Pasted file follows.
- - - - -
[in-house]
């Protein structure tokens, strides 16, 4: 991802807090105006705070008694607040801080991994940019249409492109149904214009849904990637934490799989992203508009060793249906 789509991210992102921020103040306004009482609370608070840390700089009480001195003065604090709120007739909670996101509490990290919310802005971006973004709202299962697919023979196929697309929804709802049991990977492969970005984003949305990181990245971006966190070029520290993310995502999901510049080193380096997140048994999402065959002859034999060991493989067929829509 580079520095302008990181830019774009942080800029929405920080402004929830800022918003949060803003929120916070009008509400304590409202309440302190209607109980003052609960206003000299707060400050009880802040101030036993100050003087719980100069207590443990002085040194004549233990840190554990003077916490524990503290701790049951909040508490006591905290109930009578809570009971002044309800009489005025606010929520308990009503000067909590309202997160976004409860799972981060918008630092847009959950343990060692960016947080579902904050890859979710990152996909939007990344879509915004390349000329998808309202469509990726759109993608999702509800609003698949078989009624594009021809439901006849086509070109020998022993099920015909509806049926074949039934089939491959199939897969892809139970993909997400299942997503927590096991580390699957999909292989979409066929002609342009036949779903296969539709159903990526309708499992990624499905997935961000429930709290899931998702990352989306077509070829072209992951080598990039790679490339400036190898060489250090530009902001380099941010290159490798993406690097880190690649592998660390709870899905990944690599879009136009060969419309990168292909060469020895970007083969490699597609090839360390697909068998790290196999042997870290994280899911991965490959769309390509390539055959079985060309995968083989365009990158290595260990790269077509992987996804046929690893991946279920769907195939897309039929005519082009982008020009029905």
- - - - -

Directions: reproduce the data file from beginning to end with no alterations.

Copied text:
[in-house]
């Protein structure tokens, strides 16, 4: 991802807090105006705070008694607040801080991994940019249409492109149904214009849904990637934490799989992203508009060793249906 789509991210992102921020103040306004009482609370608070840390700089009480001195003065604090709120007739909670996101509490990290919310802005971006973004709202299962697919023979196929697309929804709802049991990977492969970005984003949305990181990245971006966190070029520290993310995502999901510049080193380096997140048994999402065959002859034999060991493989067929829509 580079520095302008990181830019774009942080800029929405920080402004929830800022918003949060803003929120916070009008509400304590409202309440302190209607109980003052609960206003000299707060400050009880802040101030036993100050003087719980100069207590443990002085040194004549233990840190554990003077916490524990503290701790049951909040508490006591905290109930009578809570009971002044309800009489005025606010929520308990009503000067909590309202997160976004409860799972981060918008630092847009959950343990060692960016947080579902904050890859979710990152996909939007990344879509915004390349000329998808309202469509990726759109993608999702509800609003698949078989009624594009021809439901006849086509070109020998022993099920015909509806049926074949039934089939491959199939897969892809139970993909997400299942997503927590096991580390699957999909292989979409066929002609342009036949779903296969539709159903990526309708499992990624499905997935961000429930709290899931998702990352989306077509070829072209992951080598990039790679490339400036190898060489250090530009902001380099941010290159490798993406690097880190690649592998660390709870899905990944690599879009136009060969419309990168292909060469020895970007083969490699597609090839360390697909068998790290196999042997870290994280899911991965490959769309390509390539055959079985060309995968083989365009990158290595260990790269077509992987996804046929690893991946279920769907195939897309039929005519082009982008020009029905």